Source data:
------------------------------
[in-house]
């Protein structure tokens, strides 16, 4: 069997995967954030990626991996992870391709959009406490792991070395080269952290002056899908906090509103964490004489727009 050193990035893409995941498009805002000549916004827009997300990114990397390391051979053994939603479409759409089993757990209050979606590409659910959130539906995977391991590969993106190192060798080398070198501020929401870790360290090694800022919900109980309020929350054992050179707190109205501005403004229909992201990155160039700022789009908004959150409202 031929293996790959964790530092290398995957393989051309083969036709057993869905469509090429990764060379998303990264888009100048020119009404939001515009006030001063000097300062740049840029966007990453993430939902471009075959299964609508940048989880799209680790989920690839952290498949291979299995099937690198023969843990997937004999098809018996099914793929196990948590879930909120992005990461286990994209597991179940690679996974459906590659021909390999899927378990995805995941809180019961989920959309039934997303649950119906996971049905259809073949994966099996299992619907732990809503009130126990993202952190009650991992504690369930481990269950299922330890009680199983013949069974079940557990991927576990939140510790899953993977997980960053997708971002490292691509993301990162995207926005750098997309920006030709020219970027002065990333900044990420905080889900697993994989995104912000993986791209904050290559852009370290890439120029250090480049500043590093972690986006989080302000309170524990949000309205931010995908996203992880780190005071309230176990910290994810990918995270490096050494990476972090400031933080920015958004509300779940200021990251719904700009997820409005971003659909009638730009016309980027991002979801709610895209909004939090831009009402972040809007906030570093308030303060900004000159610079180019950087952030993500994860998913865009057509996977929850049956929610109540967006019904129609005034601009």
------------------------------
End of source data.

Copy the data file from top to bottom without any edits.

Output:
[in-house]
């Protein structure tokens, strides 16, 4: 069997995967954030990626991996992870391709959009406490792991070395080269952290002056899908906090509103964490004489727009 050193990035893409995941498009805002000549916004827009997300990114990397390391051979053994939603479409759409089993757990209050979606590409659910959130539906995977391991590969993106190192060798080398070198501020929401870790360290090694800022919900109980309020929350054992050179707190109205501005403004229909992201990155160039700022789009908004959150409202 031929293996790959964790530092290398995957393989051309083969036709057993869905469509090429990764060379998303990264888009100048020119009404939001515009006030001063000097300062740049840029966007990453993430939902471009075959299964609508940048989880799209680790989920690839952290498949291979299995099937690198023969843990997937004999098809018996099914793929196990948590879930909120992005990461286990994209597991179940690679996974459906590659021909390999899927378990995805995941809180019961989920959309039934997303649950119906996971049905259809073949994966099996299992619907732990809503009130126990993202952190009650991992504690369930481990269950299922330890009680199983013949069974079940557990991927576990939140510790899953993977997980960053997708971002490292691509993301990162995207926005750098997309920006030709020219970027002065990333900044990420905080889900697993994989995104912000993986791209904050290559852009370290890439120029250090480049500043590093972690986006989080302000309170524990949000309205931010995908996203992880780190005071309230176990910290994810990918995270490096050494990476972090400031933080920015958004509300779940200021990251719904700009997820409005971003659909009638730009016309980027991002979801709610895209909004939090831009009402972040809007906030570093308030303060900004000159610079180019950087952030993500994860998913865009057509996977929850049956929610109540967006019904129609005034601009």